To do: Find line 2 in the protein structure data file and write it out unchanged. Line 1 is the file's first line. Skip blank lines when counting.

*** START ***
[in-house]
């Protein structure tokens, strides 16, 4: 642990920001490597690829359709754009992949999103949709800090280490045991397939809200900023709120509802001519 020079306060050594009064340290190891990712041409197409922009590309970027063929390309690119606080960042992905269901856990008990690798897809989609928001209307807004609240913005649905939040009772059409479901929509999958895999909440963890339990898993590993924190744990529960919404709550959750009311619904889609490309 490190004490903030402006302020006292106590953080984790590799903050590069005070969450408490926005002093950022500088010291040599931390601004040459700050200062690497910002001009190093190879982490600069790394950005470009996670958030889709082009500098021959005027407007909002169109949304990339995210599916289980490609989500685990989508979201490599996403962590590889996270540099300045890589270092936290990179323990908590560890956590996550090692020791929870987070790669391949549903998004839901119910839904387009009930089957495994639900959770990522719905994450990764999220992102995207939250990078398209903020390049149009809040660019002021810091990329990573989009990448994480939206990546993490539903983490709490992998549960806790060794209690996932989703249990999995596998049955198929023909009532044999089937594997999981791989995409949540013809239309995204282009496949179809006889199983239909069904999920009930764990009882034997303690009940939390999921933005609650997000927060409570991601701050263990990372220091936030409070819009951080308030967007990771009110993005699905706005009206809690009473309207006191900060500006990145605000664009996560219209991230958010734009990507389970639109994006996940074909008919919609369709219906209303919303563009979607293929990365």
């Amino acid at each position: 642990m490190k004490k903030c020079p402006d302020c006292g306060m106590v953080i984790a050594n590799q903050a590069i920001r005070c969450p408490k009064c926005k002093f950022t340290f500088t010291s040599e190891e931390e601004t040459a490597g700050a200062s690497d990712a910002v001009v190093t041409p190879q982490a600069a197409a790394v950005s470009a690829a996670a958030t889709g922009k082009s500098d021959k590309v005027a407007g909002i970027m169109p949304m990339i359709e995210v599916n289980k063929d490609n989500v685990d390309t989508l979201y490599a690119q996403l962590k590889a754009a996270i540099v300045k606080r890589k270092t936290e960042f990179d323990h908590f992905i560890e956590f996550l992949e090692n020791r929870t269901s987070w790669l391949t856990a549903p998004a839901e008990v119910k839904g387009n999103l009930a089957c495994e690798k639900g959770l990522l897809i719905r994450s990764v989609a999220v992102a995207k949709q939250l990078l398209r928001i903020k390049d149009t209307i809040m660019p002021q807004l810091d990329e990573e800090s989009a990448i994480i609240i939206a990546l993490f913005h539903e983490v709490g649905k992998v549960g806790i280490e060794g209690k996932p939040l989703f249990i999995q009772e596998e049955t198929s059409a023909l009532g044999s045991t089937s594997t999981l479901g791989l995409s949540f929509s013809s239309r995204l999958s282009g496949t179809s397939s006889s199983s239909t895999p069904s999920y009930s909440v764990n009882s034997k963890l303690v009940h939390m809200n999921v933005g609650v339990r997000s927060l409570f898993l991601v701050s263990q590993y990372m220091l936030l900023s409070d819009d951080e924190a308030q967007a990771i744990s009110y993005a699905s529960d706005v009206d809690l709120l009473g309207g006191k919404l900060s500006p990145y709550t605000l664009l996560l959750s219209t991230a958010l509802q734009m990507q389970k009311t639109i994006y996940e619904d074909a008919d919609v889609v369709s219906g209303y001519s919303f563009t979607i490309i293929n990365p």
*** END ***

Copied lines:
């Protein structure tokens, strides 16, 4: 642990920001490597690829359709754009992949999103949709800090280490045991397939809200900023709120509802001519 020079306060050594009064340290190891990712041409197409922009590309970027063929390309690119606080960042992905269901856990008990690798897809989609928001209307807004609240913005649905939040009772059409479901929509999958895999909440963890339990898993590993924190744990529960919404709550959750009311619904889609490309 490190004490903030402006302020006292106590953080984790590799903050590069005070969450408490926005002093950022500088010291040599931390601004040459700050200062690497910002001009190093190879982490600069790394950005470009996670958030889709082009500098021959005027407007909002169109949304990339995210599916289980490609989500685990989508979201490599996403962590590889996270540099300045890589270092936290990179323990908590560890956590996550090692020791929870987070790669391949549903998004839901119910839904387009009930089957495994639900959770990522719905994450990764999220992102995207939250990078398209903020390049149009809040660019002021810091990329990573989009990448994480939206990546993490539903983490709490992998549960806790060794209690996932989703249990999995596998049955198929023909009532044999089937594997999981791989995409949540013809239309995204282009496949179809006889199983239909069904999920009930764990009882034997303690009940939390999921933005609650997000927060409570991601701050263990990372220091936030409070819009951080308030967007990771009110993005699905706005009206809690009473309207006191900060500006990145605000664009996560219209991230958010734009990507389970639109994006996940074909008919919609369709219906209303919303563009979607293929990365």